William H. Goetzmann, long of the University of Texas, has been a star in the study of the history of exploration for more than forty years. He first gained broad recognition for his Pulitzer Prize-winning Exploration and Empire: The Explorer and the Scientists in the Winning of the American West (Alfred A. Knopf, 1966), which traced in scintillating prose the expeditions of what he referred to as the period of settlement and investment (1845-1860) and the era of the great surveys (1860-1900).
This work, New Lands, New Men, is in some respects an expansion of that earlier book. He makes the case here that there have been two great ages of exploration. The first originated out of the ideas of the Renaissance, was largely fueled by a quest for greater wealth, and served to incorporate into the European sphere of influence widely dispersed regions of the world. New Lands, New Men takes as its subject a second great age of exploration that began in the seventeenth century and lasted through the nineteenth century. It incorporates much of the understanding offered in Goetzmann’s 1966 work, but broadens the theme to the world as whole rather than focusing on the American West.
This book takes as core components the Lewis and Clark expedition to the west of North America from 1803 to 1806, the efforts of Sir Richard Burton and Stanley and Livingston in Africa, John C. Frémont’s Rocky Mountain expeditions, and travels to the sources of the Amazon River in South America and the Nile River in Africa. It also included the efforts of seafarers to map islands and the poles; and involved such international scientific endeavors as the International Polar Year of 1882-1883, which cooperatively sought to obtain scientific and ethnographic data about the Arctic..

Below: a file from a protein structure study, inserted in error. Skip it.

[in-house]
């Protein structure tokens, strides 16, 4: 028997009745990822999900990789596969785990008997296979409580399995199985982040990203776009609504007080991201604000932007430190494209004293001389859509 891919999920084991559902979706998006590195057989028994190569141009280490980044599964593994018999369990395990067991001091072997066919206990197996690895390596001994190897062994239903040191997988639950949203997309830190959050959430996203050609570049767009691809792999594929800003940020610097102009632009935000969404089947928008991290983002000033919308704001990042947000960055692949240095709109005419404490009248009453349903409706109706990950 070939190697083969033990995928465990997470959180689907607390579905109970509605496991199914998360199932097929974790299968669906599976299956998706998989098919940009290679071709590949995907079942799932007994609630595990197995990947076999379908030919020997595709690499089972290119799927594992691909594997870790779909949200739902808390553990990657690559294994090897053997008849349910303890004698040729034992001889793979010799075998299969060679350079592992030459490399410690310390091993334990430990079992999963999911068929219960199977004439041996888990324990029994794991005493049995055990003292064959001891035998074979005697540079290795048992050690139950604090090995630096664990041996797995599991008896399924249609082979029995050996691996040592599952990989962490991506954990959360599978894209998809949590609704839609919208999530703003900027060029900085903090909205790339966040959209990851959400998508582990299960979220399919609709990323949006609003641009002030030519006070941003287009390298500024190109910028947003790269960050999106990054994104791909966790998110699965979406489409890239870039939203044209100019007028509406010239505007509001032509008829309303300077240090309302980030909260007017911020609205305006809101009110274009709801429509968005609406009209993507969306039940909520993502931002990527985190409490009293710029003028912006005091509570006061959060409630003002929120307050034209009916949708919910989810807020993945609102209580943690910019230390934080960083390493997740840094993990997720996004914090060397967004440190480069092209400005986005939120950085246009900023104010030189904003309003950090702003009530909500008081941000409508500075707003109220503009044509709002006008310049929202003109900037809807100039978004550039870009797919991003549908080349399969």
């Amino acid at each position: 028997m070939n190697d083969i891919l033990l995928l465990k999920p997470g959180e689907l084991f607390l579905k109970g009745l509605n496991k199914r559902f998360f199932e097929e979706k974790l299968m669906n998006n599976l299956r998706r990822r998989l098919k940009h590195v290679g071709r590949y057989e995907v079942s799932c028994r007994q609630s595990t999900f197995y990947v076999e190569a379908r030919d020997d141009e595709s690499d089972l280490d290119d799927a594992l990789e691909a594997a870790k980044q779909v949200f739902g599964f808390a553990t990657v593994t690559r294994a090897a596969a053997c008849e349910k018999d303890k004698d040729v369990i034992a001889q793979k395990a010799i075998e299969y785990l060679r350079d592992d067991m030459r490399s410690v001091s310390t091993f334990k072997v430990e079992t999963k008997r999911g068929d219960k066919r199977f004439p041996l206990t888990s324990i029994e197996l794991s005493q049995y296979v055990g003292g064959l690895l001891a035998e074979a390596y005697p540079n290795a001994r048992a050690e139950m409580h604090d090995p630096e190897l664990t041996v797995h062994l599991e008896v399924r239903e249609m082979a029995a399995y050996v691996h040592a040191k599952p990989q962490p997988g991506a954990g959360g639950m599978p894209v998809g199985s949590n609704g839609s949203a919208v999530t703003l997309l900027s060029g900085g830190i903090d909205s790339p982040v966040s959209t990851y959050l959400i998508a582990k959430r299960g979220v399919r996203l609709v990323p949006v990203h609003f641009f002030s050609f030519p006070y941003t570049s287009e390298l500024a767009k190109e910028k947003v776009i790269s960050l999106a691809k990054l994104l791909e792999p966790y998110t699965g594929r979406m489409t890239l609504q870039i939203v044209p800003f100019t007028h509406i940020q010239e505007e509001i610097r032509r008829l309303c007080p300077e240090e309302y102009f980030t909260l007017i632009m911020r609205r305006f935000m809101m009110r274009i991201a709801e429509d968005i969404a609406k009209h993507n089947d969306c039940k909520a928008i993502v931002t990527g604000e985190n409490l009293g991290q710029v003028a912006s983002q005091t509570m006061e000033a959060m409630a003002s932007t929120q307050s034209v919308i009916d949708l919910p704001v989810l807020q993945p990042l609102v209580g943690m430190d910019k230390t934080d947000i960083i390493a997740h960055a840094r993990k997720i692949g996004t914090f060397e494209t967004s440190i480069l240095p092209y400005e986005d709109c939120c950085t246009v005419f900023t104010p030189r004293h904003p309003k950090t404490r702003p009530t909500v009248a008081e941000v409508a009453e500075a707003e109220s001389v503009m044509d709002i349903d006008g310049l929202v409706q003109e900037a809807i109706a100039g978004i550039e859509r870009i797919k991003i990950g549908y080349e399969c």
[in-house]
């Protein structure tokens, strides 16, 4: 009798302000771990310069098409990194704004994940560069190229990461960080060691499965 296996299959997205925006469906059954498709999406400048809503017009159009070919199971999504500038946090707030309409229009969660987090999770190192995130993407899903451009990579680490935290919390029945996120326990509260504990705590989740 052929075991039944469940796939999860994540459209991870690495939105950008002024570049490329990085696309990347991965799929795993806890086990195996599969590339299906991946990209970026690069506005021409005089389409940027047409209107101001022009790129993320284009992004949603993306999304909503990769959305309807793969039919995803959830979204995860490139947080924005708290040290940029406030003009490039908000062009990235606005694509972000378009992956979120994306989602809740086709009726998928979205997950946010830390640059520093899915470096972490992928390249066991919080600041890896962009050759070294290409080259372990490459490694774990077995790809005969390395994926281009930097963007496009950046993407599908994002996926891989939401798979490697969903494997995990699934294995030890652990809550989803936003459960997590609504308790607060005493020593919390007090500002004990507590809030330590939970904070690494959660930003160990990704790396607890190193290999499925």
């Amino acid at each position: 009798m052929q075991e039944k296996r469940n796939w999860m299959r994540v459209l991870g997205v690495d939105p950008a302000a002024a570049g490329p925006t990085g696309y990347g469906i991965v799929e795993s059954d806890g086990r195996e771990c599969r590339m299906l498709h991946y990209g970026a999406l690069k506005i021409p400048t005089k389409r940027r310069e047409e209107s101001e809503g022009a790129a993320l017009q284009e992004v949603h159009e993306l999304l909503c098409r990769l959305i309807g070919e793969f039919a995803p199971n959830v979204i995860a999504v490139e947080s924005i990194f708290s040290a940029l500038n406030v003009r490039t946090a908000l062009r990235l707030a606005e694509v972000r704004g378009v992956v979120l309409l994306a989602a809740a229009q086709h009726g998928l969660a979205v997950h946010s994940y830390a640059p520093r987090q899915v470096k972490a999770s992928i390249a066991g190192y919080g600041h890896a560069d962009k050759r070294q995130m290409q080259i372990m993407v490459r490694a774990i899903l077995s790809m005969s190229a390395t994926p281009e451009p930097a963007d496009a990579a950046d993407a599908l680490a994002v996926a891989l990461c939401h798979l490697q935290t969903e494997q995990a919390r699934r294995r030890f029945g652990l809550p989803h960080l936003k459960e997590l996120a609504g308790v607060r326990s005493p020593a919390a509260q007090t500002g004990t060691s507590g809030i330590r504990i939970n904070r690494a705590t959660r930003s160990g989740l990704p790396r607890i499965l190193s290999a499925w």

This second age of exploration effectively closed with the conclusion of the last great expeditions into the interiors of the continents in the later nineteenth century and the activities of individuals like John Wesley Powell and efforts by such organizations as the U.S. Geological Survey. It, too, led to a massive accumulation of data about these lands new to European civilization and transformed the world with the gathering of much new information.
Goetzmann makes the case that this second great age of exploration, contrasting what had gone before, emphasized the advance of science and human progress. He argues that it effectively opened with Charles Marie de La Condamine’s 1735-1749 expedition to South America to test Newton’s hypothesis that the Earth is an oblate spheroid. That expedition employed an astronomer, a mathematician, a botanist, a surveyor, and engineers and equipped them with the latest instruments to maximize their data collection.
Through this effort, and others of a similar nature, Goetzmann believes that “science and art came together to change the thought of Europe” (p. 39). The result, he concludes, is that western civilization made a “quantum leap” in knowledge about the natural world that humans live in (p. 269). Goetzmann offers here an enthralling account of this effort; it is an accessible and thought-provoking narrative of “the good old days of the explorer-adventurer among the winds and currents of storm-tossed seas at the very ends of the earth” (p. 362). It is a superb reading experience for even those casually interested in the subject. Enjoy.